February 26

New Mexico lawmakers OK crime bill, $500M in tax rebates


New Mexico legislators approved about $500 million in tax rebates and a broad suite of crime-fighting initiatives Thursday at the end of the 30-day legislative session — as the state grapples with economic whiplash from the coronavirus pandemic and concerns about a violent crime surge in Albuquerque and beyond.

Final votes responded to calls by Democratic Gov. Michelle Lujan Grisham for economic relief and a hardline response to frustrations with crime as she campaigns for reelection in November. The state House worked through the night before adjourning at noon.

“This session … was about money in pockets, kids in school — safer streets and communities,” said Lujan Grisham at a news conference. “You do the crime, expect to do the time.”

New Mexico state government is awash in cash linked to a surge in oil production and a federal infusion of pandemic relief funding, allowing lawmakers to provide individual income tax rebates of $250 — and more for parents. State legislators also approved unprecedented new investments in public schools, Medicaid, public safety initiatives and an array of grants, loans and tax breaks to private industry.

The Democratic-led Legislature approved a record-setting $1 billion annual budget increase that provides for $8.48 billion in general fund spending during the fiscal year starting on July 1 — a 14% increase over current-year spending. Lujan Grisham supports major provisions and can veto any part of the spending plan.

Salary increases of at least 7% are scheduled for school district and state government staff across the state, with a minimum hourly wage of $15 for public employees and higher base salaries for teachers at various career stages.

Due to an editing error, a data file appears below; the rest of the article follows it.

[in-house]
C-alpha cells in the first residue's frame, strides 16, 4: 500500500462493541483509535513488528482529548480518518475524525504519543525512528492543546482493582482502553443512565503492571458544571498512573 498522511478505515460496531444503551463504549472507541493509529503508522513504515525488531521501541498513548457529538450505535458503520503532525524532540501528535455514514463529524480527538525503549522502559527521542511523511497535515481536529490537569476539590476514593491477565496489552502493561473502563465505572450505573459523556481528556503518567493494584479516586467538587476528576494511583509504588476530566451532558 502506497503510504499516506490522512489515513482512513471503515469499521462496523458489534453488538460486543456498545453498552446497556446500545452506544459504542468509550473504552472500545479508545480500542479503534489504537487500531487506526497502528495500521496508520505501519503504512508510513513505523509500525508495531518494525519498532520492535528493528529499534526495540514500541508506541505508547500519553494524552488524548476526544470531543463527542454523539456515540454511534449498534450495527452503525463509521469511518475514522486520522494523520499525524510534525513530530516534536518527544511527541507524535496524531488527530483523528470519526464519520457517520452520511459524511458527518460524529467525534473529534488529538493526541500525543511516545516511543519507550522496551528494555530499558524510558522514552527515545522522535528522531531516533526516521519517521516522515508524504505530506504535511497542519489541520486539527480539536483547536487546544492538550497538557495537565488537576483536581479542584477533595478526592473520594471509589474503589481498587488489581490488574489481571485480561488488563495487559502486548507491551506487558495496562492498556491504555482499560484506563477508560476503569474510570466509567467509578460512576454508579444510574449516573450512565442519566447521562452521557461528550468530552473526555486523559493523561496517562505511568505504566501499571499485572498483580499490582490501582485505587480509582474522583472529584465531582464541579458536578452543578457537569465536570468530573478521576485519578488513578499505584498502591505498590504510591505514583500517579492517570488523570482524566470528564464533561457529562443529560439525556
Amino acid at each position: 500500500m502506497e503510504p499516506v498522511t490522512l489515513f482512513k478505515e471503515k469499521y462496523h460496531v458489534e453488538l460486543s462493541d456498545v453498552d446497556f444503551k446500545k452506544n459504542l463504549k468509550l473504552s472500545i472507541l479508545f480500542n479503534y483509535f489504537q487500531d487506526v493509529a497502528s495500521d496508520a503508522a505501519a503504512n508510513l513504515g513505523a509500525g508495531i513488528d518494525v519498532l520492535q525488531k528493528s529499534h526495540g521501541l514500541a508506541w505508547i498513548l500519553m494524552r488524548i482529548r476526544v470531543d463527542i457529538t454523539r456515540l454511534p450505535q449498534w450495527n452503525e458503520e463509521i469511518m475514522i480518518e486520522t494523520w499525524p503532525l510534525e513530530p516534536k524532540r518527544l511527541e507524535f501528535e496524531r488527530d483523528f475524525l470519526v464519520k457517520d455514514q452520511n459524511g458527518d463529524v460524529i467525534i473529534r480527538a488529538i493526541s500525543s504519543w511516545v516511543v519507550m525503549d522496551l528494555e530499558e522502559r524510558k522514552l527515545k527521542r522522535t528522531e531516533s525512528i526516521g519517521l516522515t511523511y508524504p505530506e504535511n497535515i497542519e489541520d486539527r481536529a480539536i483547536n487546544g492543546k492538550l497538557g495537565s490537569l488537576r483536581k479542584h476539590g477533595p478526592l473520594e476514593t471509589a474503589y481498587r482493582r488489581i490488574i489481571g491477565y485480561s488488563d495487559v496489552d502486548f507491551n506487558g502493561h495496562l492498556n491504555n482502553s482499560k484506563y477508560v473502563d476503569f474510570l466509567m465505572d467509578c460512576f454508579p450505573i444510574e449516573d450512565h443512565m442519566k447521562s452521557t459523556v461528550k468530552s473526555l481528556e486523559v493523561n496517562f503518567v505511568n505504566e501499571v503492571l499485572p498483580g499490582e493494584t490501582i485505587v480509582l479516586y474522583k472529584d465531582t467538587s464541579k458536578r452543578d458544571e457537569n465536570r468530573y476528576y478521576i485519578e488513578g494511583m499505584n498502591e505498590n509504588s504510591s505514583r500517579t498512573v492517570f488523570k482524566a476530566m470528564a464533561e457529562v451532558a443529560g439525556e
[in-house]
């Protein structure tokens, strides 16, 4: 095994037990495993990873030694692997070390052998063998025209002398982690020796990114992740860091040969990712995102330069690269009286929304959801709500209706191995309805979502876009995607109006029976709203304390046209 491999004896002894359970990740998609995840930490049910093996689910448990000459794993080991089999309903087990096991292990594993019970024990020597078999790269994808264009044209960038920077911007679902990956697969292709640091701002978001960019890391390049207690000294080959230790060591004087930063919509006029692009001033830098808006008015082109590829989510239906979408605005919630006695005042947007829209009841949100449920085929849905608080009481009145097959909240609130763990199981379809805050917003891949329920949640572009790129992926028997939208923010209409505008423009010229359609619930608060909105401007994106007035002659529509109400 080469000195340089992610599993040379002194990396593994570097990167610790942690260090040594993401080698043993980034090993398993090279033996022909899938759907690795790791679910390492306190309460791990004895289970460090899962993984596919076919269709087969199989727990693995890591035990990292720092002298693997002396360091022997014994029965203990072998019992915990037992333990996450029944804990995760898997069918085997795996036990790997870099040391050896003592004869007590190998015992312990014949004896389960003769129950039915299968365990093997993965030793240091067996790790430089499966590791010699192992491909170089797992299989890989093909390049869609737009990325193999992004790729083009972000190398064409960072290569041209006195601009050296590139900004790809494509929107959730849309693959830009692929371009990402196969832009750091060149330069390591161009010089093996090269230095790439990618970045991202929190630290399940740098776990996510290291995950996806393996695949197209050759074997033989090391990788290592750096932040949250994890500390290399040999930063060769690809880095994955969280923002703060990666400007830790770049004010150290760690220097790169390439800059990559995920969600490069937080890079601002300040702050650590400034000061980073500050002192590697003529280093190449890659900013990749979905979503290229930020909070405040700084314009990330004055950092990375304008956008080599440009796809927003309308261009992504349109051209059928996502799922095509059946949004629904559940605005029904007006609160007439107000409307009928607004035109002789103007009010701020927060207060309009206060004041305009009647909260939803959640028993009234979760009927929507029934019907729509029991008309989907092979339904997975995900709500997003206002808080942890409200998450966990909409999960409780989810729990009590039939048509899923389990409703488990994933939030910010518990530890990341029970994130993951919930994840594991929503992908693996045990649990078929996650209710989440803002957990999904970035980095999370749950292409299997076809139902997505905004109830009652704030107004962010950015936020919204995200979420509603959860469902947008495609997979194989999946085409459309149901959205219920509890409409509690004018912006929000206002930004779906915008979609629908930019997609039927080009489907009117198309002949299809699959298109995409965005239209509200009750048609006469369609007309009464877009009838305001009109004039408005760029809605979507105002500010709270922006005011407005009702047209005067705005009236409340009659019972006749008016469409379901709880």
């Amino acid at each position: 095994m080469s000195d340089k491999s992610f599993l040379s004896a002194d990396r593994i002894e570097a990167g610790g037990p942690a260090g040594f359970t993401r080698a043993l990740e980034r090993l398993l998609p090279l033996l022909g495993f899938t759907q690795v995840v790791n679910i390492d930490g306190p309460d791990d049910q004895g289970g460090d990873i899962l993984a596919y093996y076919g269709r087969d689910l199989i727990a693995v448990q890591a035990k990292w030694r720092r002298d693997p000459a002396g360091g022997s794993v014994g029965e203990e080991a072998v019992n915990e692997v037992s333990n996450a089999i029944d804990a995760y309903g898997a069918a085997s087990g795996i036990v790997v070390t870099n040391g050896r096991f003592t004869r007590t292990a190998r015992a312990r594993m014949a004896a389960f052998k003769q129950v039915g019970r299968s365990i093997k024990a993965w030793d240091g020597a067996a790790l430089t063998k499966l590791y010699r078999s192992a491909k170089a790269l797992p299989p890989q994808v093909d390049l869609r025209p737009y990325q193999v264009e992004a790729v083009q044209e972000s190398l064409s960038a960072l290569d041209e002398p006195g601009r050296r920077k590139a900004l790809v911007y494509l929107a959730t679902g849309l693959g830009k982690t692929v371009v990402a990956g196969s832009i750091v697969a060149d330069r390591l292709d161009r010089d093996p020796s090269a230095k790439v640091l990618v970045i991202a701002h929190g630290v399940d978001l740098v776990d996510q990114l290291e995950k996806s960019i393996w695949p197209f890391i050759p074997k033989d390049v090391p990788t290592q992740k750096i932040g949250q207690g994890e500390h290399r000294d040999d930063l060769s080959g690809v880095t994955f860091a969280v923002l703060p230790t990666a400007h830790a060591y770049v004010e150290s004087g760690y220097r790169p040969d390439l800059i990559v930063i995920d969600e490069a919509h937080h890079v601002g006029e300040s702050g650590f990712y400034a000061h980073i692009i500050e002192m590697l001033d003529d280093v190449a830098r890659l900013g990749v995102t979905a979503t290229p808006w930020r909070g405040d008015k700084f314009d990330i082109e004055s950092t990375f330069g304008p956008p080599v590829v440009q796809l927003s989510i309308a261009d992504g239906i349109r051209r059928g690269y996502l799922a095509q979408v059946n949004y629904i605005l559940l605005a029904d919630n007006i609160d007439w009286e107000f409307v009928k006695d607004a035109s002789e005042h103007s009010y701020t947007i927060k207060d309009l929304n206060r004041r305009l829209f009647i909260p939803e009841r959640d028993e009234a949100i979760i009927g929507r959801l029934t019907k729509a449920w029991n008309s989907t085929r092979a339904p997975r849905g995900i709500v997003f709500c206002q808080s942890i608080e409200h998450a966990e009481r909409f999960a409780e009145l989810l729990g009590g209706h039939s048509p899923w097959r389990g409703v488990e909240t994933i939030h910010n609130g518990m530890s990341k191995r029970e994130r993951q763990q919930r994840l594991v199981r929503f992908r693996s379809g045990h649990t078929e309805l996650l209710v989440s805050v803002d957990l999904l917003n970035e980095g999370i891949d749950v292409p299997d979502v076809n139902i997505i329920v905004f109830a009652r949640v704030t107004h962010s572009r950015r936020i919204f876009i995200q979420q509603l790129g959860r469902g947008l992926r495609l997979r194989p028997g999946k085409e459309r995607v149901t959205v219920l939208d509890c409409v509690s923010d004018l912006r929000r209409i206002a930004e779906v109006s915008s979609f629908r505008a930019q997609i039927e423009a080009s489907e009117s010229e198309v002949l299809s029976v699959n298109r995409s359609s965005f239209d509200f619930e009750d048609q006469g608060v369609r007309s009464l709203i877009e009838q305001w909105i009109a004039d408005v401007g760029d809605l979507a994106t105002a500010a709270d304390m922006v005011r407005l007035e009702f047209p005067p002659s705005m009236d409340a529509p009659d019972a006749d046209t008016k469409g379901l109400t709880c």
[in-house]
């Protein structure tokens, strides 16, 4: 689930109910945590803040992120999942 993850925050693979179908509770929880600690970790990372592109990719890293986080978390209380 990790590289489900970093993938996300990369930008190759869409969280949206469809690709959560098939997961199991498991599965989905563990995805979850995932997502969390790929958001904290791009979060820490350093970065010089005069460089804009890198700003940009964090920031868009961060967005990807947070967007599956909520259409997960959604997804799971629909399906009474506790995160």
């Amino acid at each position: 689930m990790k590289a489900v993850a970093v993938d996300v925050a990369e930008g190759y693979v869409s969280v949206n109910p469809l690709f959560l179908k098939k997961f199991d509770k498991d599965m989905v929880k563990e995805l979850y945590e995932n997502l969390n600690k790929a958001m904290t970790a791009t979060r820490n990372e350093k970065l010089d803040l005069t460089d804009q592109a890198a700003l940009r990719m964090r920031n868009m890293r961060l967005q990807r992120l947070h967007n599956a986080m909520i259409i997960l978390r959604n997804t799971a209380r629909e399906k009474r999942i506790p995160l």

“We have never raised teacher salaries this much,” said Democratic Sen. Mimi Stewart of Albuquerque, describing the standard salary increases as well as incentives for extended work calendars and increased taxpayer contributions for pensions for educators. “We’ve really put money where it needed to be. … What I’m hearing from the education community is that they’re going to work longer now that they’ve got a pay that makes a difference. It will increase their retirement.”

Annual spending on K-12 public education would increase to $3.87 billion, a 12% boost. Annual Medicaid spending would increase by about $240 million to $1.3 billion as the federal government winds down pandemic-related subsidies to the program that gives free health care to the impoverished.

Legislators assembled the crime bill amid a record-setting spate of homicides in Albuquerque.

It would expand surveillance of criminal defendants as they await trial with 24-hour monitoring of ankle-bracelet tracking devices. Legislators balked at proposals from the governor and prosecutors to ban pretrial release for people accused of certain violent and sexual crimes.

Democratic House Speaker Brian Egolf said that legislators found public safety solutions without running afoul of a voter-approved constitutional amendment in 2016 that made it harder to deny bail while defendants await trial.